Julie Johnston is living her dream at Women's World Cup

Julie Johnston is living her dream at Women's World Cup
USA defender Julie Johnston and Nigeria forward Ngozi Okobi fight for the ball during a match at the FIFA Women's World Cup on Tuesday. (ANDY CLARK / AFP/Getty Images)

A little more than four months ago, Julie Johnston was among the most anonymous players on the U.S. national soccer team, with a career resume that consisted of just one start.

But in this Women's World Cup, she played every minute of the Americans' three group-play games — and was arguably the team's best player for most of those minutes.


Yet the transition from anonymity to acclaim has happened so quickly even the 23-year-old Johnston couldn't keep up.

"To hear the fans cheering your name, that's really shocking," she said. "I'm like, 'Wait, how do you know my name?' It's definitely different than where I was a year ago."

Back then she was with the Chicago Red Stars of the National Women's Soccer League, whose home attendance was less than 36,000 for the season. The U.S. drew more than that in its last game.

And during the last Women's World Cup, Johnston was on the sofa with her dog, watching the games on TV.

"There's just moments where I'm like, 'Wow, I'm passing the ball with Abby [Wambach],' " she said of the change. "I don't think I'd ever tell them that because they'd probably make fun of me.

"But it's pretty cool."

There is one person who saw all this coming, though. In the fall of 2012, U.S. captain Christie Rampone met with Johnston during a training session in Arizona. Nodding toward the field, Rampone told her, "You'll be here. Don't doubt yourself."

Johnston didn't just take Rampone's advice; she also took her job in central defense. When a back injury sent Rampone to the sidelines last winter, it opened the door for Johnston, who seized the opportunity.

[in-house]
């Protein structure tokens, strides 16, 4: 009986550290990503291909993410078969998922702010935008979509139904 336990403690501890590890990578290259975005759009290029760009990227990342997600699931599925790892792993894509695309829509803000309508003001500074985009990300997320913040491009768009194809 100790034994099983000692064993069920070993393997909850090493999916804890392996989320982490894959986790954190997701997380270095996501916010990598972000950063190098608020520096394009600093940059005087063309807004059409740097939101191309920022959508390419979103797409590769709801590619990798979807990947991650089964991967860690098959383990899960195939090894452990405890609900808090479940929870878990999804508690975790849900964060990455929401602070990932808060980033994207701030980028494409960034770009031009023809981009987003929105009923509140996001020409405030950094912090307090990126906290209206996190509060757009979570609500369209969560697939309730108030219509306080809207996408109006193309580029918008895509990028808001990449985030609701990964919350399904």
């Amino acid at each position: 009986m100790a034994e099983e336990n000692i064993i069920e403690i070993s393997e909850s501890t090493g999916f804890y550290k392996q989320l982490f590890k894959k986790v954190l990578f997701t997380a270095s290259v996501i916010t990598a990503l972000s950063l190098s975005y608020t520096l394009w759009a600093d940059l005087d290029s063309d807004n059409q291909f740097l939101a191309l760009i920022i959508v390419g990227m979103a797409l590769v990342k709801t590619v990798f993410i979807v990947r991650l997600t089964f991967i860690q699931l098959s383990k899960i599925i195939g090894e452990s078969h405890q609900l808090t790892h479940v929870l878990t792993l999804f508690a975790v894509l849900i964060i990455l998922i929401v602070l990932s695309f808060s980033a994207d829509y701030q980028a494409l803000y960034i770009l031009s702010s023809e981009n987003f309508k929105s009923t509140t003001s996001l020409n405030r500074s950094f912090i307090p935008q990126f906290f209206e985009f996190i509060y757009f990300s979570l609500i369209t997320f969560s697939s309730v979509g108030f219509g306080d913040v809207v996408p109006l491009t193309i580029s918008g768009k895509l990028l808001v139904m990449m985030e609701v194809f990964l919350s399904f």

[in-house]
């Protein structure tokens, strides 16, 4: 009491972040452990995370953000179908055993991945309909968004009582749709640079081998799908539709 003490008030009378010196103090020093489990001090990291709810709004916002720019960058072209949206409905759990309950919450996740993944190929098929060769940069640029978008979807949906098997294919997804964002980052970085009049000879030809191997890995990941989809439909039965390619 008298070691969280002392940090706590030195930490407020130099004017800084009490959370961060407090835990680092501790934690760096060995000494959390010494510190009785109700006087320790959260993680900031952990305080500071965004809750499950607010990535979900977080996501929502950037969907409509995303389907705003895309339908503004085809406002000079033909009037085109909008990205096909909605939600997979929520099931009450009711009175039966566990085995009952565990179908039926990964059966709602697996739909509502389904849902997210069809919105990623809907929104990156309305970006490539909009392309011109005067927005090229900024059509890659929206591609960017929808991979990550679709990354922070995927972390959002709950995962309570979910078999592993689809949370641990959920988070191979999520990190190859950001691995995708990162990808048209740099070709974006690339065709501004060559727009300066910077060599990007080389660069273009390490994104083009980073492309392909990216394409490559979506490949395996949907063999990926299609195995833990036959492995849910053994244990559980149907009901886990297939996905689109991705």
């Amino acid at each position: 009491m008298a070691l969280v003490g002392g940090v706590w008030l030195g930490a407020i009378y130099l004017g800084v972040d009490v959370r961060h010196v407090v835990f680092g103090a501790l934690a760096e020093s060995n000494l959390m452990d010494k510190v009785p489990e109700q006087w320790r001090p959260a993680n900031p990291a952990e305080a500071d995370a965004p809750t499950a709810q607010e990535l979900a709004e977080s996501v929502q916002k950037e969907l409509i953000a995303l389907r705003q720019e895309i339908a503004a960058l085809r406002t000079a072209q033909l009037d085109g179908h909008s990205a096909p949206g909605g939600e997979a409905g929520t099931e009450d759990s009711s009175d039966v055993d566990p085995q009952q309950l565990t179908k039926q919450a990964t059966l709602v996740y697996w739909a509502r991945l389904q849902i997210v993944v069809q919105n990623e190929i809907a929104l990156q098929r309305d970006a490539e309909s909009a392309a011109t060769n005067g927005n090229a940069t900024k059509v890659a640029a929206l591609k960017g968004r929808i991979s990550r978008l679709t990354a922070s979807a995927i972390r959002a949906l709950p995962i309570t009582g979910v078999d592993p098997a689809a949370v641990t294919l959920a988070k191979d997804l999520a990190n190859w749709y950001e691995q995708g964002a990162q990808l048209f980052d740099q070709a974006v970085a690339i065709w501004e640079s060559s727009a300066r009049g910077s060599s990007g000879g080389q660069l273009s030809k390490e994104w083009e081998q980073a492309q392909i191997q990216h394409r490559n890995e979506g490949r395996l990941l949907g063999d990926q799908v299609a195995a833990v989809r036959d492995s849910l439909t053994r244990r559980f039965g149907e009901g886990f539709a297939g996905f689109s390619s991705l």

Yet Rampone, a sub for the first time in 15 years, remains Johnston's biggest cheerleader and mentor.

"She's done a tremendous job with only playing so many games and then stepping into a World Cup and being on a big stage," said Rampone, 39. who is playing in her fifth world championship. "She just brings that energy and presence that we need.

"I've seen her grow even from her first [training] camp."

In Canada, Johnston has anchored a young back line that has allowed just one goal — none in its last 243 minutes. In the 1-0 win over Nigeria that gave the U.S. the group title, Johnston was named the player of the game after twice making outstanding plays that may have saved goals.

"For a young player, she shows a lot of poise," U.S. Coach Jill Ellis said of Johnston. "She's tough. And her timing is excellent."

Yet despite Johnston's wide-eyed wonder, none of this happened by surprise. The road to a starting spot on the national team is one Johnston has been following for some time now.


In college at Santa Clara, where she played every position but goalkeeper, Johnston made three All-America teams and was twice a semifinalist for the MAC Hermann Trophy, soccer's version of the Heisman. As a junior, she also captained a U.S. junior team to the under-20 World Cup title in 2012, where she was the only defender chosen as one of the tournament's top three players.

Then last summer, she was named the NWSL's rookie of the year.

But while Johnston came into the World Cup year with something of a pedigree, she also came in with just five U.S. national team appearances. Rampone's injury changed that.

"She's been a tremendous player in our youth system and been very, very solid," Ellis said of Johnston. "Opportunity presented itself with some injuries, so now she's getting started in big games. And she's risen to the level."

Pool play at this World Cup has provided a kind of finishing school then — and not just for Johnston but for Meghan Klingenberg and Becky Sauerbrunn as well, since the three starting defenders came to Canada with just one match of World Cup experience combined. With the U.S. having been drawn into the tournament's "group of death," with two other top-10 teams in Sweden and Australia, plus Nigeria, a nine-time African champion, the defensive trio was baptized under fire.

"There's not a back line in the world that wouldn't be tested in this group, with just the pace and transition of these teams," Ellis said. "We just talked about how battle-tested we are coming out of that. [And] how confident we should feel in our back line.

"Our youngsters have been tremendous."

Johnston typically deflects such praise by mumbling cliches about teamwork and just doing her job. But then she steps back, pinches herself and remembers that she's in the World Cup, a place where everybody knows her name.

"I always was like, 'Oh yeah, that would be so cool to be in the World Cup.' But ... I don't think I was ever convinced that it was a possibility for me," she said. "Some days when I kind of reflect and just think about what's happened in the past four years, it's pretty amazing to be teammates with players that you idolized.

"I'm still trying to figure it out. I'm just trying to embrace the moment. I'm just trying to take it all in and enjoy the journey."

Twitter: @kbaxter11